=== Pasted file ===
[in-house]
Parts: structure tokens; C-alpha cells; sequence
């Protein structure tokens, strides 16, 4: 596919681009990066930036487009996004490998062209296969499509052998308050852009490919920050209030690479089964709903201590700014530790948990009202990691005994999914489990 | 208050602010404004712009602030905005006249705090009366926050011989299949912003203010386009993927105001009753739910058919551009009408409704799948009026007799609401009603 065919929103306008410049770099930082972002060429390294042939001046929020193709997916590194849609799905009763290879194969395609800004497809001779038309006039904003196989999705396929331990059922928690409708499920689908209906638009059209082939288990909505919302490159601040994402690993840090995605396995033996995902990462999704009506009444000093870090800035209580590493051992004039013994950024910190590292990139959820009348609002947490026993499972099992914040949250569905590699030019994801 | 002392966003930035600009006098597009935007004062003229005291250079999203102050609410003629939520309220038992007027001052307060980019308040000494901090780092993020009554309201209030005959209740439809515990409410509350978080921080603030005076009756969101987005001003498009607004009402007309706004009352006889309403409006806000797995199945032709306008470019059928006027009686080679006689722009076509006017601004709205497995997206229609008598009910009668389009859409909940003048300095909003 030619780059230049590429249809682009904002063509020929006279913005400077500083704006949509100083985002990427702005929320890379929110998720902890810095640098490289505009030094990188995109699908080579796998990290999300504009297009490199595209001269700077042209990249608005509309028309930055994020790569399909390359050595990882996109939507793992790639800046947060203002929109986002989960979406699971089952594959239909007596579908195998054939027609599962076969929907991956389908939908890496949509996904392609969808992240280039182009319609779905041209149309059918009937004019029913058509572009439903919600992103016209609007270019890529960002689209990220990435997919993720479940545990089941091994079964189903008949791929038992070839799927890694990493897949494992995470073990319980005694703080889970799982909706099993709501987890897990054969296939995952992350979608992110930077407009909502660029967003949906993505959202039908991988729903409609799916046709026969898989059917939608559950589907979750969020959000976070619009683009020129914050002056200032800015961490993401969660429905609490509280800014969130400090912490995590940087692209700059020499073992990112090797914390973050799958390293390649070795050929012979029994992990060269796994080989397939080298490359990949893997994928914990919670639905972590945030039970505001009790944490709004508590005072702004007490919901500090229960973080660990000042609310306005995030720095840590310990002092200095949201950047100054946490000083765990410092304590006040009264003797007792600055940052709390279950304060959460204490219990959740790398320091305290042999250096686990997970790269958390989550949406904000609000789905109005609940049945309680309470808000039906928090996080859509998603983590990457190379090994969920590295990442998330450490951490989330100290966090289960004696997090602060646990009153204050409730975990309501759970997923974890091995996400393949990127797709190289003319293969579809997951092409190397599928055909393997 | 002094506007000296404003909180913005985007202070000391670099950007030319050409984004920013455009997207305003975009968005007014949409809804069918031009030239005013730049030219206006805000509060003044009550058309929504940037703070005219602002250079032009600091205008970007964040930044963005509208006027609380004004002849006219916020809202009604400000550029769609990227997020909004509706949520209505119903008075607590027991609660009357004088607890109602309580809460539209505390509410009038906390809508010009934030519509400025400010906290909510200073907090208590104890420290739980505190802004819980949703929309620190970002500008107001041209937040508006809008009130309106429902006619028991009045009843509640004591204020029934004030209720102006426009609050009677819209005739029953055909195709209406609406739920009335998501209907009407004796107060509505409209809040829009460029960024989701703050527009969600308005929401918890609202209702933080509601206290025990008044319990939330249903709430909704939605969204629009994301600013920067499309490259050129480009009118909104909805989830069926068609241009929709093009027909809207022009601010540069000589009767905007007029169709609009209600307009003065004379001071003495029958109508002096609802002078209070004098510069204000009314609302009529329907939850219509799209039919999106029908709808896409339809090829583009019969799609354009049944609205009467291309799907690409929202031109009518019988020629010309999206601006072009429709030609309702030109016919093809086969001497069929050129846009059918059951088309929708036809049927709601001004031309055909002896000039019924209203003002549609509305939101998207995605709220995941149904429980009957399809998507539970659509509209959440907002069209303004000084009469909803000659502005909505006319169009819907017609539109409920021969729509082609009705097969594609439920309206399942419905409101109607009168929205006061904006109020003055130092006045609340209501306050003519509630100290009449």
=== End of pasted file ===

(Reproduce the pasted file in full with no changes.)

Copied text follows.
[in-house]
Parts: structure tokens; C-alpha cells; sequence
């Protein structure tokens, strides 16, 4: 596919681009990066930036487009996004490998062209296969499509052998308050852009490919920050209030690479089964709903201590700014530790948990009202990691005994999914489990 | 208050602010404004712009602030905005006249705090009366926050011989299949912003203010386009993927105001009753739910058919551009009408409704799948009026007799609401009603 065919929103306008410049770099930082972002060429390294042939001046929020193709997916590194849609799905009763290879194969395609800004497809001779038309006039904003196989999705396929331990059922928690409708499920689908209906638009059209082939288990909505919302490159601040994402690993840090995605396995033996995902990462999704009506009444000093870090800035209580590493051992004039013994950024910190590292990139959820009348609002947490026993499972099992914040949250569905590699030019994801 | 002392966003930035600009006098597009935007004062003229005291250079999203102050609410003629939520309220038992007027001052307060980019308040000494901090780092993020009554309201209030005959209740439809515990409410509350978080921080603030005076009756969101987005001003498009607004009402007309706004009352006889309403409006806000797995199945032709306008470019059928006027009686080679006689722009076509006017601004709205497995997206229609008598009910009668389009859409909940003048300095909003 030619780059230049590429249809682009904002063509020929006279913005400077500083704006949509100083985002990427702005929320890379929110998720902890810095640098490289505009030094990188995109699908080579796998990290999300504009297009490199595209001269700077042209990249608005509309028309930055994020790569399909390359050595990882996109939507793992790639800046947060203002929109986002989960979406699971089952594959239909007596579908195998054939027609599962076969929907991956389908939908890496949509996904392609969808992240280039182009319609779905041209149309059918009937004019029913058509572009439903919600992103016209609007270019890529960002689209990220990435997919993720479940545990089941091994079964189903008949791929038992070839799927890694990493897949494992995470073990319980005694703080889970799982909706099993709501987890897990054969296939995952992350979608992110930077407009909502660029967003949906993505959202039908991988729903409609799916046709026969898989059917939608559950589907979750969020959000976070619009683009020129914050002056200032800015961490993401969660429905609490509280800014969130400090912490995590940087692209700059020499073992990112090797914390973050799958390293390649070795050929012979029994992990060269796994080989397939080298490359990949893997994928914990919670639905972590945030039970505001009790944490709004508590005072702004007490919901500090229960973080660990000042609310306005995030720095840590310990002092200095949201950047100054946490000083765990410092304590006040009264003797007792600055940052709390279950304060959460204490219990959740790398320091305290042999250096686990997970790269958390989550949406904000609000789905109005609940049945309680309470808000039906928090996080859509998603983590990457190379090994969920590295990442998330450490951490989330100290966090289960004696997090602060646990009153204050409730975990309501759970997923974890091995996400393949990127797709190289003319293969579809997951092409190397599928055909393997 | 002094506007000296404003909180913005985007202070000391670099950007030319050409984004920013455009997207305003975009968005007014949409809804069918031009030239005013730049030219206006805000509060003044009550058309929504940037703070005219602002250079032009600091205008970007964040930044963005509208006027609380004004002849006219916020809202009604400000550029769609990227997020909004509706949520209505119903008075607590027991609660009357004088607890109602309580809460539209505390509410009038906390809508010009934030519509400025400010906290909510200073907090208590104890420290739980505190802004819980949703929309620190970002500008107001041209937040508006809008009130309106429902006619028991009045009843509640004591204020029934004030209720102006426009609050009677819209005739029953055909195709209406609406739920009335998501209907009407004796107060509505409209809040829009460029960024989701703050527009969600308005929401918890609202209702933080509601206290025990008044319990939330249903709430909704939605969204629009994301600013920067499309490259050129480009009118909104909805989830069926068609241009929709093009027909809207022009601010540069000589009767905007007029169709609009209600307009003065004379001071003495029958109508002096609802002078209070004098510069204000009314609302009529329907939850219509799209039919999106029908709808896409339809090829583009019969799609354009049944609205009467291309799907690409929202031109009518019988020629010309999206601006072009429709030609309702030109016919093809086969001497069929050129846009059918059951088309929708036809049927709601001004031309055909002896000039019924209203003002549609509305939101998207995605709220995941149904429980009957399809998507539970659509509209959440907002069209303004000084009469909803000659502005909505006319169009819907017609539109409920021969729509082609009705097969594609439920309206399942419905409101109607009168929205006061904006109020003055130092006045609340209501306050003519509630100290009449």